Court name
High Court of Uganda
Case number
Judgment date
23 March 2004

Uganda v Nyakajunga Esau (HCT-05-CR-CS-2002/100) [2004] UGHC 91 (23 March 2004);

Cite this case
[2004] UGHC 91
Short summary:
Criminal law



UGANDA ……………………………………………………………………….PROSECUTOR

NYAKAJUNGA ESAU ……………………………………………………………..ACCUSED



The accused, Nyakajunga Esau, is indicted for the offence of defilement, contrary to sections 129 (1) of the Penal Code Act.
Four witnesses were called by the prosecution. The victim was PW1, Dr. Mihayo Plasidi PW2, Justina Mugizi PW3, Barungira Joy PW4 and No. 19199 P. C. Mutabazi Patrick was PW5. Medical evidence on Police Form 24 was admitted and the form received as exhibit P 1. Accused gave a sworn statement in his defence but called no witnesses.
In brief the prosecution case is as follows. At about 4 p.m. on March 2001 the accused who was paternal uncle to the victim found the victim, then 10 years old, at her home in the company of several younger siblings. Accused carried the victim to a derelict house in the neighbourhood and there proceeded to have unlawful carnal knowledge of her. PW3 the mother of the victim returned from a mission to buy flour several hours later. She found the victim at home having pain in her abdomen and in both her thighs. PW3 sent the victim on an errand to buy some milk. Upon her return from the errand the victim went and lay in bed in pain. It was then she told PW3 that she had had sexual intercourse with accused. Thereupon PW3 went to the home of PW4, her neighbour, and requested her to accompany her to her house in order to examine the victim. PW4 examined the victim but found no signs of the victim having had sexual intercourse. PW4 advised PW3 to report the matter to local committee authorities so that the victim could be subjected to medical examination. From the local committee PW3 secured a letter which she took to Police at Nyeihanga Police Post next morning. From Nyeihanga Police Post she got Police Form 3 and with it she went with the victim to Mbarara University Teaching Hospital for necessary examination. After examination she returned Police Form 3 to Police. Meanwhile accused was arrested and later taken to Mbarara Police Station.
In his defence accused stated that at the time of the alleged offence he was not near the scene of crime.
The prosecution bears the burden of proving the case against the accused person beyond reasonable doubt. In so doing it must prove all the ingredients of the offence of defilement which are:
that the victim was at the time less than 18 years of age;
(ii)     that the victim had sexual intercourse at the time alleged;
(iii)    that the accused participated in the crime alleged.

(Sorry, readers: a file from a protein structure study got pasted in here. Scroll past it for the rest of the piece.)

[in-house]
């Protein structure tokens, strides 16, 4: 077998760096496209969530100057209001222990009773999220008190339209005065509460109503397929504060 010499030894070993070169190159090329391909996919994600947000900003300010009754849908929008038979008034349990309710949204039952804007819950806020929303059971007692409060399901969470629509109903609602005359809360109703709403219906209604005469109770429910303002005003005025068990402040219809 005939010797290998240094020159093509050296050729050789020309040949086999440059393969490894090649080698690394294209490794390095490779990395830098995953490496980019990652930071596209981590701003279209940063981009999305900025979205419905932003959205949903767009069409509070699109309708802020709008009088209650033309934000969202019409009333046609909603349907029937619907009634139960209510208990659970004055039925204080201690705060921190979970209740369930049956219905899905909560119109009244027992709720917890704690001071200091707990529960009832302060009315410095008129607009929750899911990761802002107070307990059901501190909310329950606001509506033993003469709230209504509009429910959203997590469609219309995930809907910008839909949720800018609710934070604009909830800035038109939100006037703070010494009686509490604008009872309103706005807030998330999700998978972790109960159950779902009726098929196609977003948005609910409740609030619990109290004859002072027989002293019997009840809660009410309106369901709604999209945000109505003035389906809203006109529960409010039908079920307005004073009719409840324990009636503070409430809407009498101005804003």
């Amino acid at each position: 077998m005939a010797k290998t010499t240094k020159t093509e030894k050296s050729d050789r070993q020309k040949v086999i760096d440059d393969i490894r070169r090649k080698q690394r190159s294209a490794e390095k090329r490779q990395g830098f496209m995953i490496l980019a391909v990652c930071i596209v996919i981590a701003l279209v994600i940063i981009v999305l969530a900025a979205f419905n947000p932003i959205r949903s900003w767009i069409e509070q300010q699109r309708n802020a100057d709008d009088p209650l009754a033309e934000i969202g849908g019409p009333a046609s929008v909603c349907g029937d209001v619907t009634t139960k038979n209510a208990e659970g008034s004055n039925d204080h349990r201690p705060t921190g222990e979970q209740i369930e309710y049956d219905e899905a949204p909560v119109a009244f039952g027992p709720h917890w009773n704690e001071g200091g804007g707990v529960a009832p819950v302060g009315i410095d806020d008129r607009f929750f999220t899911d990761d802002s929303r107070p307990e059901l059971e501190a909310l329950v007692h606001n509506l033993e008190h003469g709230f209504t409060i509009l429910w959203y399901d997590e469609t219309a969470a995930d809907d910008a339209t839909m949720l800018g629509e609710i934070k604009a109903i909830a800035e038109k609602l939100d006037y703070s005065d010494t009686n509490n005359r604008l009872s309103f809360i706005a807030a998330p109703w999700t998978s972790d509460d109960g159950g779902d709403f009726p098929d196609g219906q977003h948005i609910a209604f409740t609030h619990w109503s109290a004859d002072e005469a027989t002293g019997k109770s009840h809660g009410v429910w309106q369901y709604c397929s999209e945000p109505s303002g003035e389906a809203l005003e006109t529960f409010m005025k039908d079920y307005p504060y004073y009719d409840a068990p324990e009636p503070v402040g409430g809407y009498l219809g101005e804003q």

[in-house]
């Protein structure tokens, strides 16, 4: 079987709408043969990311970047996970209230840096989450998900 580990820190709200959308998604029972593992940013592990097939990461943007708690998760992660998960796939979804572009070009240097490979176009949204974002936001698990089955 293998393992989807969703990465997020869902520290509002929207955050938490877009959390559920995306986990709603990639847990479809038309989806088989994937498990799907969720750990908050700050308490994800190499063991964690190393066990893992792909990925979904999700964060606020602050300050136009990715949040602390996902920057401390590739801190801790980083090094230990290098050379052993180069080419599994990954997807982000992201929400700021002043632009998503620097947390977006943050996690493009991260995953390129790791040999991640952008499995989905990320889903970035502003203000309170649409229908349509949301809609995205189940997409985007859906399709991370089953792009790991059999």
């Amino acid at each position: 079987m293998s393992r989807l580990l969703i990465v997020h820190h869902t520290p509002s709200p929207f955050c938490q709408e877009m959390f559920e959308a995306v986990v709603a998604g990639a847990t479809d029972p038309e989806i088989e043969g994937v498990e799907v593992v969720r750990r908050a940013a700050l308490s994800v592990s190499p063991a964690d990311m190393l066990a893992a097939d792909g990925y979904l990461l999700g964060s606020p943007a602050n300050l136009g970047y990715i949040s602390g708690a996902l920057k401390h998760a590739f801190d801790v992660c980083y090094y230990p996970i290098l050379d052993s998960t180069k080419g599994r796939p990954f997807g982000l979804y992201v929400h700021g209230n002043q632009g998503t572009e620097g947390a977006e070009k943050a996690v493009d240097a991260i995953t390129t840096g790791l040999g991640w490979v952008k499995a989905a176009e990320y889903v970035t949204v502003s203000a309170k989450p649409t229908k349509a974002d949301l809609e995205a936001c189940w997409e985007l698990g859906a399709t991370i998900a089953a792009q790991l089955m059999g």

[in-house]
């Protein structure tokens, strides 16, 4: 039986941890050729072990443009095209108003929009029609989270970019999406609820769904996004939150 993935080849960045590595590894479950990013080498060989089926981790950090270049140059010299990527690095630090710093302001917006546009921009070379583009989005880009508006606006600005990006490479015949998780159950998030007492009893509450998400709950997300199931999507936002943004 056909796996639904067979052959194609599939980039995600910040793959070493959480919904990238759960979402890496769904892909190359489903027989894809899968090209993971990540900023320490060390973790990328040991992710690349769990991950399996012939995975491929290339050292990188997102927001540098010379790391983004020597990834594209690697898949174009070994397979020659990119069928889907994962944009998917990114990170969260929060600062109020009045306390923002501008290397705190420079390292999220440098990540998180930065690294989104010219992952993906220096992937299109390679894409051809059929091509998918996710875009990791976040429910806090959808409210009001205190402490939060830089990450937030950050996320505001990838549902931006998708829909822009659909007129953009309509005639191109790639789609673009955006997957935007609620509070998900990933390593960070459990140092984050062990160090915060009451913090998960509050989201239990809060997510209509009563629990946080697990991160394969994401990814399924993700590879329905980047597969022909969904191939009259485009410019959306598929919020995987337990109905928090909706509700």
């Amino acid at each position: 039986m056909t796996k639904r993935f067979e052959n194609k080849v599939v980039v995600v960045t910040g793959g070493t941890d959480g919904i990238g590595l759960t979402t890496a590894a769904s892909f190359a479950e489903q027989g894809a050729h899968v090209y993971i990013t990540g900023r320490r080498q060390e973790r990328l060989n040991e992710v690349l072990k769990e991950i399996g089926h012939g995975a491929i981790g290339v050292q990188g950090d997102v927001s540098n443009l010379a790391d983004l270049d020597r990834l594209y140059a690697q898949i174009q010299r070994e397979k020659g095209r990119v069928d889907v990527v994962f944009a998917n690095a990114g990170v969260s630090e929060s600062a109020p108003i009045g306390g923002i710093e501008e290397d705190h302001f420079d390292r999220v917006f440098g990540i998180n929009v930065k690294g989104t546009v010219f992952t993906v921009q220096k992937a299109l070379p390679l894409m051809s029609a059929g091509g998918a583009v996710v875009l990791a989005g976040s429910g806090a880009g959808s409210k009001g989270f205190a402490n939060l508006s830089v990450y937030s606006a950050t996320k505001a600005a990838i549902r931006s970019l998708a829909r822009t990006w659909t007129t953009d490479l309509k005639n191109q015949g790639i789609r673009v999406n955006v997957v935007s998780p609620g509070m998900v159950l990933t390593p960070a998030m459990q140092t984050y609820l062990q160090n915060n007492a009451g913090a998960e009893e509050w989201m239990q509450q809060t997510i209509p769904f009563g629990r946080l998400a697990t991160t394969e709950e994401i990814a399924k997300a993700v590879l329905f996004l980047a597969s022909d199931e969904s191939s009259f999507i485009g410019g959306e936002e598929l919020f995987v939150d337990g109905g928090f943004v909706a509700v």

In order to ascertain the age of the accused person the best evidence is a birth certificate. However, where this is not available evidence of a person acquainted with the child’s age will be accepted. Evidence from medical examination will also be accepted as well as impressions of the person’s age from observation. In the case at hand the mother of the victim, PW3, testified that in the year 2004 when the girl testified she was 13 years old. Medical evidence on exhibit P.2 shows that in March 2001 the girl was 10 years old. She appeared in court and was of tender age. The defence did not contest the age of the child. I am satisfied therefore that the prosecution has proved the first ingredient beyond reasonable doubt.
The second ingredient is whether there was sexual intercourse on the occasion alleged. The victim testified as PW 1. Her evidence was given unsworn because she was a child of tender age. It was her evidence and her evidence alone that directly stated that she had sexual intercourse on the occasion. The evidence of a child of tender years .which is given unsworn requires corroboration. According to PW4, when she examined the victim she found no sign of sexual intercourse such as a ruptured hymen or semen. Medical evidence was received as exhibit P.2. It shows the victim’s hymen was not ruptured at the time of examination. Doctor Mihayo (PW2) testified that there was a bit of bruising of the vestibule and that he had noted that as a sign of force having been sexually used. During cross-examination, however, the same doctor said that the bruising was a work of friction and that he could not rule out the injuries being a result other than of sexual intercourse. It was his finding however that the bruising was less than two days old. From the evidence available I do not find that the prosecution has proved beyond reasonable doubt that the victim had sexual intercourse on the occasion alleged.
The prosecution must also prove that the accused participated in the crime. The victim testified that accused had sexual intercourse with her. There is need for her evidence to be corroborated as hers was given unsworn. None of the witnesses who testified witnessed the accused commit the offence. In his defence accused stated that at the time of the alleged offence, at 4 p.m., he was at a quarry extracting sand. He said he had gone to the quarry at 8 a.m. and did not return to the locality until 7 p.m. on the day in question. When an accused person sets up an alibi as his defence he bears no responsibility to prove it. The prosecution must disprove the alibi by adducing evidence which places the accused squarely at the scene of crime.
See: Watete alias Wakhoka & 3 others - vs- Uganda [1998 2000] HCB. 7
In this case the prosecution has not disproved the alibi set up by accused. In the result this ingredient also has not been proved beyond reasonable doubt.
The gentlemen assessors have given me their opinion which is joint. They advise me to acquit the accused. For the reasons I have given in the course of this judgment I agree with that opinion.
Accused is found not guilty and is accordingly acquitted.


P.K. Mugamba
23rd March 04